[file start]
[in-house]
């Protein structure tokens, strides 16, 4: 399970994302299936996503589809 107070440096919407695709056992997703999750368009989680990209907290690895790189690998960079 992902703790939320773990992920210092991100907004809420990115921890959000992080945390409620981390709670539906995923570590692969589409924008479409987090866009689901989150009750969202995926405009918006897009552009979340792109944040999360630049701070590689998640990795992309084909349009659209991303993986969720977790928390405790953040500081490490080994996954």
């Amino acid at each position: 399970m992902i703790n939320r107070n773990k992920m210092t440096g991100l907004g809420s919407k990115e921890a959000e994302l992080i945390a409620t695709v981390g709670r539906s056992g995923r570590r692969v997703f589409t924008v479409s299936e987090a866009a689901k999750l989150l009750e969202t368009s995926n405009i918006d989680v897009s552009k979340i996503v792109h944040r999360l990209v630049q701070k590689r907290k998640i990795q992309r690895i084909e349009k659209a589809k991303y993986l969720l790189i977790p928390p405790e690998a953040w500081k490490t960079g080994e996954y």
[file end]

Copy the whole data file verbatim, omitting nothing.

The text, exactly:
[in-house]
């Protein structure tokens, strides 16, 4: 399970994302299936996503589809 107070440096919407695709056992997703999750368009989680990209907290690895790189690998960079 992902703790939320773990992920210092991100907004809420990115921890959000992080945390409620981390709670539906995923570590692969589409924008479409987090866009689901989150009750969202995926405009918006897009552009979340792109944040999360630049701070590689998640990795992309084909349009659209991303993986969720977790928390405790953040500081490490080994996954």
């Amino acid at each position: 399970m992902i703790n939320r107070n773990k992920m210092t440096g991100l907004g809420s919407k990115e921890a959000e994302l992080i945390a409620t695709v981390g709670r539906s056992g995923r570590r692969v997703f589409t924008v479409s299936e987090a866009a689901k999750l989150l009750e969202t368009s995926n405009i918006d989680v897009s552009k979340i996503v792109h944040r999360l990209v630049q701070k590689r907290k998640i990795q992309r690895i084909e349009k659209a589809k991303y993986l969720l790189i977790p928390p405790e690998a953040w500081k490490t960079g080994e996954y």